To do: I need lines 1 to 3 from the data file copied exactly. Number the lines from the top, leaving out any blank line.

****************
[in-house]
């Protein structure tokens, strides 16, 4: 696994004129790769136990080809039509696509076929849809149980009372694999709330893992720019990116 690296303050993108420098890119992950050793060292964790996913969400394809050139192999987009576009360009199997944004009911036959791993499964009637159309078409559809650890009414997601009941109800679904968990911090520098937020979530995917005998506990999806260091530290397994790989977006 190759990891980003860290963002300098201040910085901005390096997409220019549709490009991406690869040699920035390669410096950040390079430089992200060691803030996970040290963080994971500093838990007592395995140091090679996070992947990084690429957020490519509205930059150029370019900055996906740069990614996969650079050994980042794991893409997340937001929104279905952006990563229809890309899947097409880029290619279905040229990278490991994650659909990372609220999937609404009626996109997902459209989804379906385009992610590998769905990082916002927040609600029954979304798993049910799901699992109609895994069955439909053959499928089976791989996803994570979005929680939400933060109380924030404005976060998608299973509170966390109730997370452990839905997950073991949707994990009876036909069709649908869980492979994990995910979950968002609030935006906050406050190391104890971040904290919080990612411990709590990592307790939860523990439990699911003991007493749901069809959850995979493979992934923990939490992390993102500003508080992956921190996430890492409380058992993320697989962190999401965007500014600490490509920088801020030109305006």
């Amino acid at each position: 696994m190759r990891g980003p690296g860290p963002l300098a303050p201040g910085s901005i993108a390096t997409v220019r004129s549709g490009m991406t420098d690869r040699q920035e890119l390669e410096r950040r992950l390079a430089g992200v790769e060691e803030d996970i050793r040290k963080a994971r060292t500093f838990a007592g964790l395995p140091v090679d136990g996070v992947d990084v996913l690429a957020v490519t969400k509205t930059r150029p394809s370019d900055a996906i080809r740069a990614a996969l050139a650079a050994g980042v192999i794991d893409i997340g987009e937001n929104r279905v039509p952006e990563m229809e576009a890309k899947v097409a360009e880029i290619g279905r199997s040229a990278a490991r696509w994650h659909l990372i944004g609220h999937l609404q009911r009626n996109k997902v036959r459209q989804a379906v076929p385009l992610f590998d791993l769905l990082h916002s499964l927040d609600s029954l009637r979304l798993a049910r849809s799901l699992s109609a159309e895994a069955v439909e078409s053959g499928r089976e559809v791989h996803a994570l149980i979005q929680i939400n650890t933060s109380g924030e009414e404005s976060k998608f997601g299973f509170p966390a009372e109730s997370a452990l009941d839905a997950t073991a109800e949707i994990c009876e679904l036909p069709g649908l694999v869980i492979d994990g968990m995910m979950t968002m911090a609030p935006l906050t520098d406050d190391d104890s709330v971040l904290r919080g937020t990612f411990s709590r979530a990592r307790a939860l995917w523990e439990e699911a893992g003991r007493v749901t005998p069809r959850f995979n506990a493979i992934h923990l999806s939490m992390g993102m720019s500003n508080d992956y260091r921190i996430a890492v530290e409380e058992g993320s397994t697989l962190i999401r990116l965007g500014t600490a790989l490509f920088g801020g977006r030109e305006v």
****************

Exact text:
[in-house]
């Protein structure tokens, strides 16, 4: 696994004129790769136990080809039509696509076929849809149980009372694999709330893992720019990116 690296303050993108420098890119992950050793060292964790996913969400394809050139192999987009576009360009199997944004009911036959791993499964009637159309078409559809650890009414997601009941109800679904968990911090520098937020979530995917005998506990999806260091530290397994790989977006 190759990891980003860290963002300098201040910085901005390096997409220019549709490009991406690869040699920035390669410096950040390079430089992200060691803030996970040290963080994971500093838990007592395995140091090679996070992947990084690429957020490519509205930059150029370019900055996906740069990614996969650079050994980042794991893409997340937001929104279905952006990563229809890309899947097409880029290619279905040229990278490991994650659909990372609220999937609404009626996109997902459209989804379906385009992610590998769905990082916002927040609600029954979304798993049910799901699992109609895994069955439909053959499928089976791989996803994570979005929680939400933060109380924030404005976060998608299973509170966390109730997370452990839905997950073991949707994990009876036909069709649908869980492979994990995910979950968002609030935006906050406050190391104890971040904290919080990612411990709590990592307790939860523990439990699911003991007493749901069809959850995979493979992934923990939490992390993102500003508080992956921190996430890492409380058992993320697989962190999401965007500014600490490509920088801020030109305006």
């Amino acid at each position: 696994m190759r990891g980003p690296g860290p963002l300098a303050p201040g910085s901005i993108a390096t997409v220019r004129s549709g490009m991406t420098d690869r040699q920035e890119l390669e410096r950040r992950l390079a430089g992200v790769e060691e803030d996970i050793r040290k963080a994971r060292t500093f838990a007592g964790l395995p140091v090679d136990g996070v992947d990084v996913l690429a957020v490519t969400k509205t930059r150029p394809s370019d900055a996906i080809r740069a990614a996969l050139a650079a050994g980042v192999i794991d893409i997340g987009e937001n929104r279905v039509p952006e990563m229809e576009a890309k899947v097409a360009e880029i290619g279905r199997s040229a990278a490991r696509w994650h659909l990372i944004g609220h999937l609404q009911r009626n996109k997902v036959r459209q989804a379906v076929p385009l992610f590998d791993l769905l990082h916002s499964l927040d609600s029954l009637r979304l798993a049910r849809s799901l699992s109609a159309e895994a069955v439909e078409s053959g499928r089976e559809v791989h996803a994570l149980i979005q929680i939400n650890t933060s109380g924030e009414e404005s976060k998608f997601g299973f509170p966390a009372e109730s997370a452990l009941d839905a997950t073991a109800e949707i994990c009876e679904l036909p069709g649908l694999v869980i492979d994990g968990m995910m979950t968002m911090a609030p935006l906050t520098d406050d190391d104890s709330v971040l904290r919080g937020t990612f411990s709590r979530a990592r307790a939860l995917w523990e439990e699911a893992g003991r007493v749901t005998p069809r959850f995979n506990a493979i992934h923990l999806s939490m992390g993102m720019s500003n508080d992956y260091r921190i996430a890492v530290e409380e058992g993320s397994t697989l962190i999401r990116l965007g500014t600490a790989l490509f920088g801020g977006r030109e305006v």